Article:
Don't Knock the Moc- Moccasin Basics
The word moccasin can be traced back to the year 1612 and originated from a Virginia Algonquian language. Moccasins are footwear (low tailored shoes) that are constructed from soft leather (generally deerskin) and were at first the predominant footwear for hunters, traders, settlers and the North American Indian tribes. Moccasins are soft, and very quiet to walk in which made them an excellent choice of footwear for hunters to get around in without being detected by their prey. As well, since they are constructed from leather, they have good traction and easily soak up liquids.
In the beginning different tribes of Indians decorated their moccasin footwear differently depending on its specific use. The most commonly used items were beads and shells. Some tribes' preferred decorative tongues while others went in for pieces of leather hanging from the heel of the moccasin, and still others, tiny tails that dragged behind as the person walked. A wearer's tribe could often be determined simply by taking note of the footprint's shape. For example, the Great Lakes tribes favored rabbit-nose shaped toes, the plains Indians, flat toes, the Iroquois relished the look of moccasins that were wide on the bottom and finally, the Eastern Forest Indians tribes enjoyed very thin ones.
The decorations of moccasins differ from purpose to purpose and tribe to tribe. For example, most tribes had their own version of marriage moccasins and these were beaded all over the top of the moccasin. Hunting moccasins on the other hand were no-nonsense as they had no decorations and were constructed with a piece of leather wrapped around the foot. Many tribes had special moccasins for death (what they called the journey into the afterlife) and they were adorned with beads on the top, sides and soles. The patterns of moccasins included everything from religious symbols to spiritual symbols to floral patterns to geometric shapes to zoomorphic designs. Some tribes went for an added elegant touch by including a piece of velvet on the cuffs.
Moccasins shoes fall in separate groups- the hard-sole and soft-sole groups. Hard-sole moccasins began as Native American moccasins and were generally made from two or more pieces of hide with the hard sole of shaped rawhide and the fitted leather upper needing more complex tailoring than other types of moccasins. Hard-soled moccasins were very protective to the feet when an individual walked across rough terrain such as ground covered by prairie grass, sharp rocks and harsh cactus plants. The Apache tribe wore two-piece moccasins that featured a turned up toe. This toe worked as a preventative for sharp objects running into the seams of the moccasin and hurting the foot. Soft-soled moccasins on the other hand were popular in the Eastern Forest tribes and were fashioned from one piece of leather. The moccasin was constructed by bringing up the sole around the foot and then proceeding to patch or pucker the material around the instep. Soft-soled moccasins were made with a soft-soled center seam and a pucker- toe and were excellent for treading through woodlands that were covered with pine needles and leaves.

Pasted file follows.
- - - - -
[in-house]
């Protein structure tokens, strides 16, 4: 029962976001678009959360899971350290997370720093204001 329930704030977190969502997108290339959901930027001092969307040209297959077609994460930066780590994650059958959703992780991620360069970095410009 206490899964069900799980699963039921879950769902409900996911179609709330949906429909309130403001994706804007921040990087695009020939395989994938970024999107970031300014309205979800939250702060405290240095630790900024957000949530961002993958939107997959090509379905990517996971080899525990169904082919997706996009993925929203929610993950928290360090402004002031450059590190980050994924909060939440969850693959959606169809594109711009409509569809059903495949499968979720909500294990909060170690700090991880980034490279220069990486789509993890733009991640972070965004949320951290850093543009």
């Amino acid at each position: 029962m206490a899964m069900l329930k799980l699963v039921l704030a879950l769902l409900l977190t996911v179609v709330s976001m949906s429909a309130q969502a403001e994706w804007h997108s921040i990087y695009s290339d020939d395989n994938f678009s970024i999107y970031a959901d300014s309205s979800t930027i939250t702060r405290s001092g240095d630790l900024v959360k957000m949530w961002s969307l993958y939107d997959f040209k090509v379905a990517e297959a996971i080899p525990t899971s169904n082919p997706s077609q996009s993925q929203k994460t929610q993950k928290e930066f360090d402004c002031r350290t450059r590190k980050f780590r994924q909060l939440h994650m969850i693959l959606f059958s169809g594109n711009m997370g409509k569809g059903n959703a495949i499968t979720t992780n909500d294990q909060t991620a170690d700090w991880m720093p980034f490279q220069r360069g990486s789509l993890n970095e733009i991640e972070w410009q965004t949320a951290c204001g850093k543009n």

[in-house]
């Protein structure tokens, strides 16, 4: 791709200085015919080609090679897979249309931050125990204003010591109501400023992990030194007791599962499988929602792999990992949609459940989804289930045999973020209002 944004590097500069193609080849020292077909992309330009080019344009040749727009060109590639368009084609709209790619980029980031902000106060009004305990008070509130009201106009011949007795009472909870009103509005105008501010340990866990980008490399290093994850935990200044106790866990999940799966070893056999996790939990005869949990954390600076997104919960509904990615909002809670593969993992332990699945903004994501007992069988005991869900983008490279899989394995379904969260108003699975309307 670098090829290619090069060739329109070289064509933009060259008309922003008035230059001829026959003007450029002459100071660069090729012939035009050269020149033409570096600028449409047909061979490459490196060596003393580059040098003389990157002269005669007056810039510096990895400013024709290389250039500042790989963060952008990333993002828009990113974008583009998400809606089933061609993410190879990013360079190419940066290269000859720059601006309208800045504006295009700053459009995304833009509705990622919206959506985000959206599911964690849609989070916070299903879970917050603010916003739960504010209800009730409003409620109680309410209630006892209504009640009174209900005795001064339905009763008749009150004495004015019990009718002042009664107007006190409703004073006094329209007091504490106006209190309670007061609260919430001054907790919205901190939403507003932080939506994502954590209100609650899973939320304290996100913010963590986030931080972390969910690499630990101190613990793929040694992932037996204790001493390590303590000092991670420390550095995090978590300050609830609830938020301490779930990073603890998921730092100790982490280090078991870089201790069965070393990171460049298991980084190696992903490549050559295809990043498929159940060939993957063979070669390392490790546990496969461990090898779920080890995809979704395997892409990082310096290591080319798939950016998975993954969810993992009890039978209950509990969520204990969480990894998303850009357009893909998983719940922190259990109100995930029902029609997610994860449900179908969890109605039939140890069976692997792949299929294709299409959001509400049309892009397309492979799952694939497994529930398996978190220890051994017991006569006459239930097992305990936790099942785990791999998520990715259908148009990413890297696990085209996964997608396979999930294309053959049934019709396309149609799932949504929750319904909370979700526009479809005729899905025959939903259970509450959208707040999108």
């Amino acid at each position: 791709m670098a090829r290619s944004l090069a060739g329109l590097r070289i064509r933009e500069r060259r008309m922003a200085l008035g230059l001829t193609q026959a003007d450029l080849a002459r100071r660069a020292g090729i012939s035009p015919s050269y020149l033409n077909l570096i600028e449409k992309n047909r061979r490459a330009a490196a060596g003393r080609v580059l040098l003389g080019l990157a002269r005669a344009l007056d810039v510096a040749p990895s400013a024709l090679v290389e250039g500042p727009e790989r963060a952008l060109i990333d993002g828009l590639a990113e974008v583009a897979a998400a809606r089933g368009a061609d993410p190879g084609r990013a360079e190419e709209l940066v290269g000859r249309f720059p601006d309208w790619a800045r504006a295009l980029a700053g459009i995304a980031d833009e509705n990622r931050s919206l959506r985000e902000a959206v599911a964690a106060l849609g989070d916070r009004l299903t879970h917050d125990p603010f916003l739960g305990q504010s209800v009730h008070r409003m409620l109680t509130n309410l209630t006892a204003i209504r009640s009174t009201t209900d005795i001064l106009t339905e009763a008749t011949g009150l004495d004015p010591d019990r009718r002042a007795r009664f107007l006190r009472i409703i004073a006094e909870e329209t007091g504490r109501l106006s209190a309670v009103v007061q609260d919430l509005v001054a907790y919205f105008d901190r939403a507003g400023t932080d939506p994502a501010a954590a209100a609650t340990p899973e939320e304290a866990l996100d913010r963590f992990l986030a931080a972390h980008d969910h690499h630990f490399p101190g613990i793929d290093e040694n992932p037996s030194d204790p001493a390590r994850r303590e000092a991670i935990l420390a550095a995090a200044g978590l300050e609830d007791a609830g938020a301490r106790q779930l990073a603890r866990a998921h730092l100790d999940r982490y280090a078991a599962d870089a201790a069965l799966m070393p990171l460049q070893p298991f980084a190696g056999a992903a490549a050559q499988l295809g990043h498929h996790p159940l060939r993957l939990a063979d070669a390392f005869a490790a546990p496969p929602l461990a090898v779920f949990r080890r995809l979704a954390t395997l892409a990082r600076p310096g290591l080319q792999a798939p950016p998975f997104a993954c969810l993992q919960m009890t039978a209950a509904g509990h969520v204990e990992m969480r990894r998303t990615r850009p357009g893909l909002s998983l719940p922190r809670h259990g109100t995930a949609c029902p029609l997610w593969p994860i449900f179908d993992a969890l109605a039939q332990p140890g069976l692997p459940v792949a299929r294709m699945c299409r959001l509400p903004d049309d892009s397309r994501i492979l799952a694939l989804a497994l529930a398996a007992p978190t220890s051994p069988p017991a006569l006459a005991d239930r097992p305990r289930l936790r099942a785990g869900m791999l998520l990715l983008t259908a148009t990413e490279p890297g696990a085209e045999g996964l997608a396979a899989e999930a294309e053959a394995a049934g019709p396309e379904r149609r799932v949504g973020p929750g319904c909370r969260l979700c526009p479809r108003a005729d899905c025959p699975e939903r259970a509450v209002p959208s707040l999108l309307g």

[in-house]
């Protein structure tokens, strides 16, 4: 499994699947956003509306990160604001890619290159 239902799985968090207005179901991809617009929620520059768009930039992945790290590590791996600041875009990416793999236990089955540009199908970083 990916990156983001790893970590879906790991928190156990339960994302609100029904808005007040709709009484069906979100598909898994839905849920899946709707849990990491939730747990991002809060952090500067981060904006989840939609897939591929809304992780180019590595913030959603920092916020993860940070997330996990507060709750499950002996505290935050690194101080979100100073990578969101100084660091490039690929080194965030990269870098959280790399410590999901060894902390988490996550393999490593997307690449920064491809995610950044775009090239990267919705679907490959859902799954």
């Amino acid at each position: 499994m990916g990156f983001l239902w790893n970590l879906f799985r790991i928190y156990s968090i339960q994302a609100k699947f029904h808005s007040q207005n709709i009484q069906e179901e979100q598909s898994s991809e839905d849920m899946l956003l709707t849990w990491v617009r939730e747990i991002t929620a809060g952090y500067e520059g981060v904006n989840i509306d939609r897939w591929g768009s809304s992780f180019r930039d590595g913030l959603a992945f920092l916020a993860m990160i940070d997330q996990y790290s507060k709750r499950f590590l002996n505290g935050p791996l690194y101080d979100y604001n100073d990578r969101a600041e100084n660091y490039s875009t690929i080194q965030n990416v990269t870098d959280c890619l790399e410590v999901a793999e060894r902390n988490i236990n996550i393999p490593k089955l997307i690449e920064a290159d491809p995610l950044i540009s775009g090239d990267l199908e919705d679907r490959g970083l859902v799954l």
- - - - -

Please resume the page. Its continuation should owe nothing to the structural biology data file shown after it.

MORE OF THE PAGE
The soft-soled moccasins that were worn in the Plains and the Northwest Coast were constructed from one piece of tanned leather but were sewn along the side rather than the center of the moccasin. There were variations to the soft-soled moccasin, which included a vamp (or u-shaped piece of leather) being added and another piece at the back, known as a cuff was also added. Many of the Iroquois and Great Lake tribes constructed their moccasins with a wide vamp in such a way that it covered over the majority of the upper front of the shoe. It was other Eastern Forest tribes that fashioned moccasins with a shorter, narrower vamp that connected up with a central puckered seam that ran down the length of the shoe.